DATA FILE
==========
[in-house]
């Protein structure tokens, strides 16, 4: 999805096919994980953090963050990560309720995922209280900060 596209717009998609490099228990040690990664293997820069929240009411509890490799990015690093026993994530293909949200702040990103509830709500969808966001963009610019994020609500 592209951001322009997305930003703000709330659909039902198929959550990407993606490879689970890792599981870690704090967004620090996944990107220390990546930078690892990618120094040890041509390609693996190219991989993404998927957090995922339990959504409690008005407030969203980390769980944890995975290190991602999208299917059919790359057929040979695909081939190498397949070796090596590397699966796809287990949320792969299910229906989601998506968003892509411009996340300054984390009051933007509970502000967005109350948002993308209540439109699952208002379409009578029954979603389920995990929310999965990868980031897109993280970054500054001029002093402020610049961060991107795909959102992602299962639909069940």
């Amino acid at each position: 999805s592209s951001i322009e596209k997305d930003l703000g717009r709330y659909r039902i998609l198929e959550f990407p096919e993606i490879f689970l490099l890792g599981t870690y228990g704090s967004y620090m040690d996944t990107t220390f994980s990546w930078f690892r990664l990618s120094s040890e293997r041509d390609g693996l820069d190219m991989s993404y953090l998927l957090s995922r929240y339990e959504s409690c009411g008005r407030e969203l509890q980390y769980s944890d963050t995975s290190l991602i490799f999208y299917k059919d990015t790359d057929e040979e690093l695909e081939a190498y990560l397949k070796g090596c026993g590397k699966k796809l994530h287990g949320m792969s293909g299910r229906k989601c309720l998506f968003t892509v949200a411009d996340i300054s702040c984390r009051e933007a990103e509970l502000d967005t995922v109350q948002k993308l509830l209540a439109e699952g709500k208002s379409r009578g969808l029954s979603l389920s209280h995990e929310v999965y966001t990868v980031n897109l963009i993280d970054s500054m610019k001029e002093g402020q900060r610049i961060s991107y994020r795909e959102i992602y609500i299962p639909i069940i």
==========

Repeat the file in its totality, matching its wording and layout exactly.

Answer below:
[in-house]
């Protein structure tokens, strides 16, 4: 999805096919994980953090963050990560309720995922209280900060 596209717009998609490099228990040690990664293997820069929240009411509890490799990015690093026993994530293909949200702040990103509830709500969808966001963009610019994020609500 592209951001322009997305930003703000709330659909039902198929959550990407993606490879689970890792599981870690704090967004620090996944990107220390990546930078690892990618120094040890041509390609693996190219991989993404998927957090995922339990959504409690008005407030969203980390769980944890995975290190991602999208299917059919790359057929040979695909081939190498397949070796090596590397699966796809287990949320792969299910229906989601998506968003892509411009996340300054984390009051933007509970502000967005109350948002993308209540439109699952208002379409009578029954979603389920995990929310999965990868980031897109993280970054500054001029002093402020610049961060991107795909959102992602299962639909069940």
């Amino acid at each position: 999805s592209s951001i322009e596209k997305d930003l703000g717009r709330y659909r039902i998609l198929e959550f990407p096919e993606i490879f689970l490099l890792g599981t870690y228990g704090s967004y620090m040690d996944t990107t220390f994980s990546w930078f690892r990664l990618s120094s040890e293997r041509d390609g693996l820069d190219m991989s993404y953090l998927l957090s995922r929240y339990e959504s409690c009411g008005r407030e969203l509890q980390y769980s944890d963050t995975s290190l991602i490799f999208y299917k059919d990015t790359d057929e040979e690093l695909e081939a190498y990560l397949k070796g090596c026993g590397k699966k796809l994530h287990g949320m792969s293909g299910r229906k989601c309720l998506f968003t892509v949200a411009d996340i300054s702040c984390r009051e933007a990103e509970l502000d967005t995922v109350q948002k993308l509830l209540a439109e699952g709500k208002s379409r009578g969808l029954s979603l389920s209280h995990e929310v999965y966001t990868v980031n897109l963009i993280d970054s500054m610019k001029e002093g402020q900060r610049i961060s991107y994020r795909e959102i992602y609500i299962p639909i069940i």